memory perceives Charity as an angel bright and fair, holding the trophies of sectarian battles of days long gone by, in her hand;-when I see all this, I most gladly suffer the names of all sects to go amid the painful records and bitter memories of the past ;--for I know that the sighing and the weeping of the aged men who, yet love so much the standards, under which they have fought for the cause which they so dearly love, and which they represent,-shall be silenced with the new-born joys which, the glory of the new church shall inspire in the hearts of their children, whose hearts and voices, in one accord, shall swell into a new song of praise, which shall bring a fresher baptism from on high to the soul, and bathe it in a purer stream of love, and thrill it with diviner sensations of joy,—diffusing over it a glory, to which nothing on earth can be compared, save the Sun rising on the earth in a morning of Spring, and filling its darker places, with amber and gold.




HAVING SO patiently and so long walked along with me, allow me to thank thee for thy company. In asking thee to forsake thy sectarian name, I do not appeal to thee, to agitate to get an act of parliament passed, in order to prevent men calling thee by a sectarian name,—again and again, I would say that, a child of God will not call thee by a name at all, if thou request him not to do. Be a child of God then, and not a child of the Devil, and endeavour to persuade others to become children of God.

If thou turn Critic, I hope these pages will not supply thee with a poison which, can harm either me, thy neighbour, or thyself. Perhaps thou wilt ask me with a sneer, what my qualifications are, to write on a theme so momentous as this. Thou may'st upbraid me for writing on a sacred subject with a spirit of unbecoming levity; and perhaps thou

wilt call the Shades of Lindley Murray, and old Vyce and Mavor from the regions of the dead, to assail me with their ponderous weapons of Etymology, Syntax, and Prosody.-But my dear brother; hearken-I laugh, it may be in the spirit of levity, at thee for all this. Democritus laughed at those who thought him mad, but that did not affect the philosophy of what he taught.-What was true therein, was not made false by Laughter. Thy pulling a long face to say thy say,-and thy going into thy closet to pour out innumerable Paternosters, do not affect me either for good or for bad, and do not make thee speak a wit more truthfully, or command from me any more respect for what thou hast to say. Therefore, most sober judge,-thou most excellent judge,-thou Daniel who art come to be my judge, thou who canst not laugh except by Rule of Three, take up thy instrument of affliction, thy two-edged sword, and plunge it right into the heart of this subject;-stir up the Leaven with it, and cut, and hack it with all thy might and genius, and when ready, bake it into cakes of thy kneading, and present them to thy readers;—but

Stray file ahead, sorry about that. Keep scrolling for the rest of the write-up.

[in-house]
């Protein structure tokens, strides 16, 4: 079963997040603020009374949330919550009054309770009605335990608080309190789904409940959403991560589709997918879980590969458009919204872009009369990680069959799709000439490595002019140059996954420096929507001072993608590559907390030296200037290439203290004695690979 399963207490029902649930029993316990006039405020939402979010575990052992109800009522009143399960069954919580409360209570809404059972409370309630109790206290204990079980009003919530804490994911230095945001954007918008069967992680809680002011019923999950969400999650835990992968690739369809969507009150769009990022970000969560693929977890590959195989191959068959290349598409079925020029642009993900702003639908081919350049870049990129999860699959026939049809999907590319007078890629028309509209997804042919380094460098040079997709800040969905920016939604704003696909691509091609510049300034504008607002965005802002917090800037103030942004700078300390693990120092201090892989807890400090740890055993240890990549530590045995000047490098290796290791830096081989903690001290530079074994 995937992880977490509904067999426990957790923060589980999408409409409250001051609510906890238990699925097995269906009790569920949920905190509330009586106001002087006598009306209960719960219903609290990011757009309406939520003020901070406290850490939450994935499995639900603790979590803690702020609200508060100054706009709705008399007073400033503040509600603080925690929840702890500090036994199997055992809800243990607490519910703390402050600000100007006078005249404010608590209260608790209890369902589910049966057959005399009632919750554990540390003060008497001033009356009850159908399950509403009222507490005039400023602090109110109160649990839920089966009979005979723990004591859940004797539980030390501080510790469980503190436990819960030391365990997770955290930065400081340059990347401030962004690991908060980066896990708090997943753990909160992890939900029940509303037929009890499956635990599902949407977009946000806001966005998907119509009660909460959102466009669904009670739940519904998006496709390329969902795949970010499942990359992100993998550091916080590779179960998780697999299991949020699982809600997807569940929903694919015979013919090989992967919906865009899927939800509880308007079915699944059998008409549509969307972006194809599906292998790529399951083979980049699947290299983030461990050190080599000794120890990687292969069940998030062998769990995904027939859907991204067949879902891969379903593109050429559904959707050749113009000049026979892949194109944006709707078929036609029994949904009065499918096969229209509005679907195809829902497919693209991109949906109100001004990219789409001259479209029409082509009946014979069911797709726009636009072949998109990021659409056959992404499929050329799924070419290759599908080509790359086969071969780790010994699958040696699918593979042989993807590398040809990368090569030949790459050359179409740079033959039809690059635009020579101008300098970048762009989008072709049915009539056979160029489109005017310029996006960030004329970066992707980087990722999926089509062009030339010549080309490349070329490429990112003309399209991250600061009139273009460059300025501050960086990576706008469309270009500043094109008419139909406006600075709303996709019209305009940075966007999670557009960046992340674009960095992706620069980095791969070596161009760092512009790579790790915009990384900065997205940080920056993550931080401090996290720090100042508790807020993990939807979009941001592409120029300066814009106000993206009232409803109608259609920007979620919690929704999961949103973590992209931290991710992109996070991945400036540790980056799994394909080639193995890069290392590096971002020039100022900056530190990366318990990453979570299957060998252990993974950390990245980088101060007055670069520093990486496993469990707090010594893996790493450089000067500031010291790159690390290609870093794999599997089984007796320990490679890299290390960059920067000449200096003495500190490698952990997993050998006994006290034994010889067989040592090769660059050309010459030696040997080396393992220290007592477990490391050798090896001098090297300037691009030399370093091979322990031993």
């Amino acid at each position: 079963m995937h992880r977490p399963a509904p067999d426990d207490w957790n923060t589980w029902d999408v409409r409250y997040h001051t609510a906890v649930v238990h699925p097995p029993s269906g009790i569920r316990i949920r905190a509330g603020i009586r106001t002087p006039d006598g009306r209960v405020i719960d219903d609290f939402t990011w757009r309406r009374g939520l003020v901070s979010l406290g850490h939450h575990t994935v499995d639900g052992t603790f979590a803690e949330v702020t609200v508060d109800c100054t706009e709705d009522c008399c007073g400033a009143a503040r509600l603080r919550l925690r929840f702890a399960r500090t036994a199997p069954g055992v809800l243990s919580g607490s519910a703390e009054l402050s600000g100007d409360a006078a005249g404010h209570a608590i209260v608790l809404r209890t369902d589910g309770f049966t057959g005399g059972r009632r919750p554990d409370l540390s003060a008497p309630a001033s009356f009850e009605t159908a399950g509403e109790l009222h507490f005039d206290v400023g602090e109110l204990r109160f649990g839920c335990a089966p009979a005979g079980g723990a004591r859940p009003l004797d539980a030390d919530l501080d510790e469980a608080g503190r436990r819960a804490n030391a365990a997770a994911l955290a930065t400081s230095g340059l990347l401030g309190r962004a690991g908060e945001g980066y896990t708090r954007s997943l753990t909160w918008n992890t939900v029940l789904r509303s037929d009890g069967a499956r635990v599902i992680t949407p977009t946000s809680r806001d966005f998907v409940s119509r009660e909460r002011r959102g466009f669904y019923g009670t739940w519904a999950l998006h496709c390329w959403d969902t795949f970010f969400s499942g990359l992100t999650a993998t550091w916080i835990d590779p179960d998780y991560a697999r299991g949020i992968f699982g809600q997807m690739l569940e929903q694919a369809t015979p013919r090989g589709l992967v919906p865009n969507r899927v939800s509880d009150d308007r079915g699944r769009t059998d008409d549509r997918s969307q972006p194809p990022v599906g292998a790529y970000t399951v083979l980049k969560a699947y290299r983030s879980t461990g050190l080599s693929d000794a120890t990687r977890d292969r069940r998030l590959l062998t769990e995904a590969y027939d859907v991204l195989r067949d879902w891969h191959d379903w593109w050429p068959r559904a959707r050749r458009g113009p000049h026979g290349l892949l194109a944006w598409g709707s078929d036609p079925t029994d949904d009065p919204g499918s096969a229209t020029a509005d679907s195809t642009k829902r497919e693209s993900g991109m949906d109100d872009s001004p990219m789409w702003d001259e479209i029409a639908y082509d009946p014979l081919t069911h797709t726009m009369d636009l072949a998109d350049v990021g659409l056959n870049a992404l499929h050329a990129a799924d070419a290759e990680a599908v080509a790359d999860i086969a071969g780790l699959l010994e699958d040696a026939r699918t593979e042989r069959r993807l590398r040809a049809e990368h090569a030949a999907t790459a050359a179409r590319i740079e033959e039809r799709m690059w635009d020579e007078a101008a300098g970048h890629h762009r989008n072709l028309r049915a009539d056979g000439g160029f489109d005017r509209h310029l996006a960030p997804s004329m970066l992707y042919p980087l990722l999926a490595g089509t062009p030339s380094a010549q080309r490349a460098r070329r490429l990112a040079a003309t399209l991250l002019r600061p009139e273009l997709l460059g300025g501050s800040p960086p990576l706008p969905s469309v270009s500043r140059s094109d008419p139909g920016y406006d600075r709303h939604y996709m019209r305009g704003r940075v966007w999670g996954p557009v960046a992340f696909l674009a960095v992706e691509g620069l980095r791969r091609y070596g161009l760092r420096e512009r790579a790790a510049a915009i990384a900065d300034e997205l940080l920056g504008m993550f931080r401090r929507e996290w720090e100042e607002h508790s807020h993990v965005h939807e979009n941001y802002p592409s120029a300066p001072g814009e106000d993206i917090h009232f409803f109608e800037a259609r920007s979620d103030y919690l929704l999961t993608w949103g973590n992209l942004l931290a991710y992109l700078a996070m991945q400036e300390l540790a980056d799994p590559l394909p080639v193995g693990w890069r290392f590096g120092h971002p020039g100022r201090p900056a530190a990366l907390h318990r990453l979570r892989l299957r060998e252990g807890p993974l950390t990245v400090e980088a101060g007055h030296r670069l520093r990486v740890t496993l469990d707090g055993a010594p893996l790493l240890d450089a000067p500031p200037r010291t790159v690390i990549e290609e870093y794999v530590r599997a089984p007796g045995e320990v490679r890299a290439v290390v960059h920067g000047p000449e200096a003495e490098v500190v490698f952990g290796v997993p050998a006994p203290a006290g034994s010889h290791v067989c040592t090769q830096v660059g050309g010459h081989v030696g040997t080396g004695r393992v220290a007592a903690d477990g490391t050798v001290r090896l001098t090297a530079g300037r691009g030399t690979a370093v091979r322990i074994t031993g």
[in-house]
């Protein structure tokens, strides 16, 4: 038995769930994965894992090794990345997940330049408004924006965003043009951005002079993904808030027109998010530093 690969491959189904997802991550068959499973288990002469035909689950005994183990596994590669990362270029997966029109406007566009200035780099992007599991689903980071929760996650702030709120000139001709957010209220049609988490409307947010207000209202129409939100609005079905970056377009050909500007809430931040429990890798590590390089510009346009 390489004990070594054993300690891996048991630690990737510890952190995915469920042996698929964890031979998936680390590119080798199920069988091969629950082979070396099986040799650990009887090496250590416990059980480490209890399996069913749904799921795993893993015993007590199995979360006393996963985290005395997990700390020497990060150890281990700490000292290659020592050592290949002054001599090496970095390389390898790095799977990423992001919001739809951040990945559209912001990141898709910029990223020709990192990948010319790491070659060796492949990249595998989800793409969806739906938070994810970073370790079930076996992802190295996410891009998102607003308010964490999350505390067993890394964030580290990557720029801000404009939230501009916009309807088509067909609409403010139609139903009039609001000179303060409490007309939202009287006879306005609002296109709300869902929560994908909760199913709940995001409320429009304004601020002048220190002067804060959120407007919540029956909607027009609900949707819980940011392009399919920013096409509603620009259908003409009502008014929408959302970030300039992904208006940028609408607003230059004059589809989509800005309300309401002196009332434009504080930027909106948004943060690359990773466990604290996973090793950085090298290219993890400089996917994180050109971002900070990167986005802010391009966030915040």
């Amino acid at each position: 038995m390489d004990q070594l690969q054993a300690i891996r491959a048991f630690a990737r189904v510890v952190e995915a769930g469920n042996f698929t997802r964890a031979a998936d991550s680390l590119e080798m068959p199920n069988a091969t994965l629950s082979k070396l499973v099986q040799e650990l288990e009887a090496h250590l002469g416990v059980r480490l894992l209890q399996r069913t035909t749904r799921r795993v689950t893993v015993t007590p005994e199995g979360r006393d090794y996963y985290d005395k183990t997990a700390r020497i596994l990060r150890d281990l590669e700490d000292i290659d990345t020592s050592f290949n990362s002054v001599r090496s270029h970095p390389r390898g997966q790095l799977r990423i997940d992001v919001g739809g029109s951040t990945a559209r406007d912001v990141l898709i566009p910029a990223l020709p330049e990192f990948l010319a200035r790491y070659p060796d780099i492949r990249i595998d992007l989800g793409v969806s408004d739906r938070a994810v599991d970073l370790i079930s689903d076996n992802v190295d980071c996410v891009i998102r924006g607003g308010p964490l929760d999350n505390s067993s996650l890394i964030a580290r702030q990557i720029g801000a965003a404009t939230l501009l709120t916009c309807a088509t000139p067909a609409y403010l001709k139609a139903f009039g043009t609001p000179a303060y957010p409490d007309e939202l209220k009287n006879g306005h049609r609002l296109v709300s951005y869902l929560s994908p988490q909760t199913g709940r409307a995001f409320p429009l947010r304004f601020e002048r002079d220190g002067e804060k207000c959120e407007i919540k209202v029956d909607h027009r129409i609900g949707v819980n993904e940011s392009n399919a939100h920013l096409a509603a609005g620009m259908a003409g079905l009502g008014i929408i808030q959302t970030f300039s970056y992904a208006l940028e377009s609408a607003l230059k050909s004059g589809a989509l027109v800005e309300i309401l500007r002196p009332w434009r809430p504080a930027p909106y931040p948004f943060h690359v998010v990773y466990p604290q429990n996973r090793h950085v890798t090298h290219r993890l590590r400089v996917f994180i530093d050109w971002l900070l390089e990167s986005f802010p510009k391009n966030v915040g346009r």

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for God's sake, never talk of Levity, and imply that in a work like this, the writer should weep while angels are rejoicing over his head, and that Mirth cannot be wed to Piety, Sincerity, and Truth.

All within this book may seem trivial and worthless to thee; and perhaps, thy wisdom leads thee to think, that when thou hast said to me:

that, which we call a rose,

By any other name would smell as sweet ;

thou hast fully answered all that herein is written.

But most excellent Judge, - thou Daniel the

Second, thou must allow me for once to leave the vocation to which a kind Providence has called me, and turn Rhymester, or Blank-verse Manufacturer and Marrer, and add one line to what Shakespere just now put into thy mouth ;-then thy quotation will read:

that, which we call a rose,

By any other name would smell as sweet ;

"And so it would, had it no name at all."

And thy theological ideas, reduced to dogmas,

would still be as useful, and as valuable, and as

inspiring if they had no associations whatever with

any sectarian name.

But if thou wilt quote poetry to justify thy position, and to answer my objections, allow me to direct thee to a closer study of the context of the passage from which thou hast quoted;-and may the spirit of Romeo, inspire thine with a generous readiness to sacrifice what is dear to thee, for another's good :Jul.-'Tis but thy name, that is my enemy;

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I know not how to tell thee who I am:

My name, dear saint, is hateful to myself,
Because it is an enemy to thee;

Had I it written, I would tear the word.
Jul.-Art thou not Romeo, and a Montague?
Rom.-Neither, fair saint, if either thee dislike.

Dost thou ask me if I be a Baptist, Roman Catholic, or Unitarian? I answer :

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